Dartmouth Tuck MBA Employment Report: Class of 2022 Earns Record Overall Compensation
The Dartmouth College Tuck School of Business has released its employment report for the MBA Class of 2022. The report shows Tuck graduates had impressive acceptance rates. Within three months of graduation, 98 percent of the 255 job-seeking graduates received an offer. The job acceptance rate at the three-month mark reached 96 percent for those seeking work. The median signing bonus landed at $30,000 and the median salary at $175,000. This brings the median total compensation to $205,000, a record for overall compensation for a Tuck MBA class. Ninety-three percent of graduates reported receiving a signing bonus.
In the school’s press release, Stephen Pidgeon, executive director of career services and a Class of 2007 alum, stated, “Thanks to Tuck’s rigorous curriculum, Tuck students graduate prepared to make an impact at the firms they join. Top companies around the world recognize that. The robust offers received by graduates in the Class of 2022 are a testament to the work they put in during their two years at Tuck, setting themselves up for great success.”
Here are some key statistics of the report by industry and location:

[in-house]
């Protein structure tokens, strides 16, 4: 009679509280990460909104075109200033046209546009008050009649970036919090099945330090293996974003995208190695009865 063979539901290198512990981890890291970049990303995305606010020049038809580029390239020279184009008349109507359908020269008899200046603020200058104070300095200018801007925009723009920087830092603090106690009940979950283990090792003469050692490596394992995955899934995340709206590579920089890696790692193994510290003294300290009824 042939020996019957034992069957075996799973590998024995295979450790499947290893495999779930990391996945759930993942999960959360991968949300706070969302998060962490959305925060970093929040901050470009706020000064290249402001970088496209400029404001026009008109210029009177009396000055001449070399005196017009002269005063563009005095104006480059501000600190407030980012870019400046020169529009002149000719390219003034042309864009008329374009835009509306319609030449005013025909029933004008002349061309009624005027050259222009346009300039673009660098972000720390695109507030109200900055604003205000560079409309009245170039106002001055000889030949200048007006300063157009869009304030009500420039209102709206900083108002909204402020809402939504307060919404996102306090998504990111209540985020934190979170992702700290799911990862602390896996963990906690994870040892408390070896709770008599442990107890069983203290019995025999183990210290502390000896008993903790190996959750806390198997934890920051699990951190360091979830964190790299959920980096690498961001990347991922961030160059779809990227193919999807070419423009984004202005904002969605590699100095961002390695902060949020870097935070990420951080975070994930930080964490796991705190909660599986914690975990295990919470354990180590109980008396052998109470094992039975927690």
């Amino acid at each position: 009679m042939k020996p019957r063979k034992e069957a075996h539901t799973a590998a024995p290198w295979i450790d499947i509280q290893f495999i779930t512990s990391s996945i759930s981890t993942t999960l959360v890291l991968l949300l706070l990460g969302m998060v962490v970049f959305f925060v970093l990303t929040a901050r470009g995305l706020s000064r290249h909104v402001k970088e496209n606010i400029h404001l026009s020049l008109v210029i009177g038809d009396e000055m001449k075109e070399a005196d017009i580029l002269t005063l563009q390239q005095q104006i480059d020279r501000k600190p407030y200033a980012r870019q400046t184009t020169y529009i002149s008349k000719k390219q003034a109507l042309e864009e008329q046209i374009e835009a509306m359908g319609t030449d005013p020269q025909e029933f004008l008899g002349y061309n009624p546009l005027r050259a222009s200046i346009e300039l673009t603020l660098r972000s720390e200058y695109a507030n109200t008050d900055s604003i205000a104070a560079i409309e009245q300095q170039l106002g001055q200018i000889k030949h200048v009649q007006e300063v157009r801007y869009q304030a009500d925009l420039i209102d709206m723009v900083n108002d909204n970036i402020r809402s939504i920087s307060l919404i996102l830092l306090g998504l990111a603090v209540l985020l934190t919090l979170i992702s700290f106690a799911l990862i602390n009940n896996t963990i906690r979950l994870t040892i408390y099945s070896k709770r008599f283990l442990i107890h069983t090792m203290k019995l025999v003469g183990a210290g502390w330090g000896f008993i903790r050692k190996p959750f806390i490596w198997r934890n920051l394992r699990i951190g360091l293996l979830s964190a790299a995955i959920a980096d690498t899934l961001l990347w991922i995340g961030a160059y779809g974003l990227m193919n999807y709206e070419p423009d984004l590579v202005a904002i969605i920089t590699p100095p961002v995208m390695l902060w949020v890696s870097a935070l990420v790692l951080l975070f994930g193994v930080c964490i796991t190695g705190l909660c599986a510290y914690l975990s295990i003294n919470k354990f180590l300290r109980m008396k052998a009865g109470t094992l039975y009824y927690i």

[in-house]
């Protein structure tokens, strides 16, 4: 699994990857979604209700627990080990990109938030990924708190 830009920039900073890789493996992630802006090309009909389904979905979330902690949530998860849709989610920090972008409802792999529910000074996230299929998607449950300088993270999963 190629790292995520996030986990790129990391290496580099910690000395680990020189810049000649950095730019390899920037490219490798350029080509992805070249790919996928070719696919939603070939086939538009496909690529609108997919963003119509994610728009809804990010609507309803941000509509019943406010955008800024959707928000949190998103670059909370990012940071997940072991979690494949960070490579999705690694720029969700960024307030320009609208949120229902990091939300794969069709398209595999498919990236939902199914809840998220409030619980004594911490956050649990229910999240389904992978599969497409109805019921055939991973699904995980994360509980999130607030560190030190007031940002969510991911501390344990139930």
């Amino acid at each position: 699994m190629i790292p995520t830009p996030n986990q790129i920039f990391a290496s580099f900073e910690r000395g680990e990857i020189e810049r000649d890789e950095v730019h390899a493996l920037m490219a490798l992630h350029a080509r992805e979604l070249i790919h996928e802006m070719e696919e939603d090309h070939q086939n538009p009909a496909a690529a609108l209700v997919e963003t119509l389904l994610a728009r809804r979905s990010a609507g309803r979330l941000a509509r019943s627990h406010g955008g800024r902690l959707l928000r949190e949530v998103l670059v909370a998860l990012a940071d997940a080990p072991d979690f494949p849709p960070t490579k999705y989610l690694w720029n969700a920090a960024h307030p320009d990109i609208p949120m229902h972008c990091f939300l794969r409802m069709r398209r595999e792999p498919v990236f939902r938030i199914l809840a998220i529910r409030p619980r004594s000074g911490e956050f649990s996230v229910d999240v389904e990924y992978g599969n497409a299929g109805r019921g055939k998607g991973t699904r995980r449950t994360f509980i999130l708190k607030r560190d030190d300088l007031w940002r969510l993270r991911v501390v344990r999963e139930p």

|Healthcare, Pharma, Biotech||9%|
|Consumer Goods & Retail||5%|
Where 2022 Dartmouth Tuck MBAs Landed for Employment
Tuck historically has a strong foothold in consulting, finance, and technology and this year was no exception. Consulting is again the number one industry for Tuck MBAs with 47 percent of graduates, up from 36 percent of last year’s class. Financial services jobs are where 20 percent found careers, while 11 percent went to the tech industry. Healthcare, pharma, and biotech jobs landed at nine percent, and five percent of graduates went into retail or consumer goods.
Ninety-seven percent of the Tuck MBA class went to work in the United States. Boston and New York dominate the Northeast. The U.S. West saw 12 percent find work there, with eight percent each going to the Mid-Atlantic or Midwest. The Southwest took in six percent while five percent settled in the U.S. South. For those who chose to work internationally, three percent split evenly among Canada, Asia and Europe.